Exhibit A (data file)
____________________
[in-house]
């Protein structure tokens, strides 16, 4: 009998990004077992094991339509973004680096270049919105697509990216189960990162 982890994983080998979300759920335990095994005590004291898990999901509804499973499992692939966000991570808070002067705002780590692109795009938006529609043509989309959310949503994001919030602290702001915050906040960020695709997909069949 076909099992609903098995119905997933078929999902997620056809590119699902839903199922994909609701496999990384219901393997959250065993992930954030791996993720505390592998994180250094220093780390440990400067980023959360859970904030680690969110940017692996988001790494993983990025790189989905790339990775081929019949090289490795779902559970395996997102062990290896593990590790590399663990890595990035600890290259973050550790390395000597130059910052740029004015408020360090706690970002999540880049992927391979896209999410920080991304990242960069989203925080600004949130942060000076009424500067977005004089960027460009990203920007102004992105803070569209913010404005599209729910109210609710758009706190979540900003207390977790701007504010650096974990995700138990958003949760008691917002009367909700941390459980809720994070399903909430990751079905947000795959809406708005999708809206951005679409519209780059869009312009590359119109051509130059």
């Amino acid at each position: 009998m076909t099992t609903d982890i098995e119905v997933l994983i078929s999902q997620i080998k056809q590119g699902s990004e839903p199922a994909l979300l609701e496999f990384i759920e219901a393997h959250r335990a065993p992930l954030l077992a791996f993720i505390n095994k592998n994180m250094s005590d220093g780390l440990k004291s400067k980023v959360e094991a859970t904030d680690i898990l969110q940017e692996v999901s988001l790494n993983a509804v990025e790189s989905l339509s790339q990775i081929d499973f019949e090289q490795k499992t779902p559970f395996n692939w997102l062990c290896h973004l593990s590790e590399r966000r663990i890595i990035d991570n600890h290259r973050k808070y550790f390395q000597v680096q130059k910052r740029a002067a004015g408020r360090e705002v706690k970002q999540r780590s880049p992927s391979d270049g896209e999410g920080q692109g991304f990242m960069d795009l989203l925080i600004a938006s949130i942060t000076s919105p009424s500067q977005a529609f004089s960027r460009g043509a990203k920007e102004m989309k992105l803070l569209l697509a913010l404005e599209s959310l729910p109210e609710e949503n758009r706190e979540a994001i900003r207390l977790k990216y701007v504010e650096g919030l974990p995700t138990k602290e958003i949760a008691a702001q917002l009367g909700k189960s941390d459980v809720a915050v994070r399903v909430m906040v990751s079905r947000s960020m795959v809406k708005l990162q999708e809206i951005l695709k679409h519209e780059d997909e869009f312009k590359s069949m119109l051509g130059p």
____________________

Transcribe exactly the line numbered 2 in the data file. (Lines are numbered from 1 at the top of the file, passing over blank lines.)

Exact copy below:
């Protein structure tokens, strides 16, 4: 009998990004077992094991339509973004680096270049919105697509990216189960990162 982890994983080998979300759920335990095994005590004291898990999901509804499973499992692939966000991570808070002067705002780590692109795009938006529609043509989309959310949503994001919030602290702001915050906040960020695709997909069949 076909099992609903098995119905997933078929999902997620056809590119699902839903199922994909609701496999990384219901393997959250065993992930954030791996993720505390592998994180250094220093780390440990400067980023959360859970904030680690969110940017692996988001790494993983990025790189989905790339990775081929019949090289490795779902559970395996997102062990290896593990590790590399663990890595990035600890290259973050550790390395000597130059910052740029004015408020360090706690970002999540880049992927391979896209999410920080991304990242960069989203925080600004949130942060000076009424500067977005004089960027460009990203920007102004992105803070569209913010404005599209729910109210609710758009706190979540900003207390977790701007504010650096974990995700138990958003949760008691917002009367909700941390459980809720994070399903909430990751079905947000795959809406708005999708809206951005679409519209780059869009312009590359119109051509130059």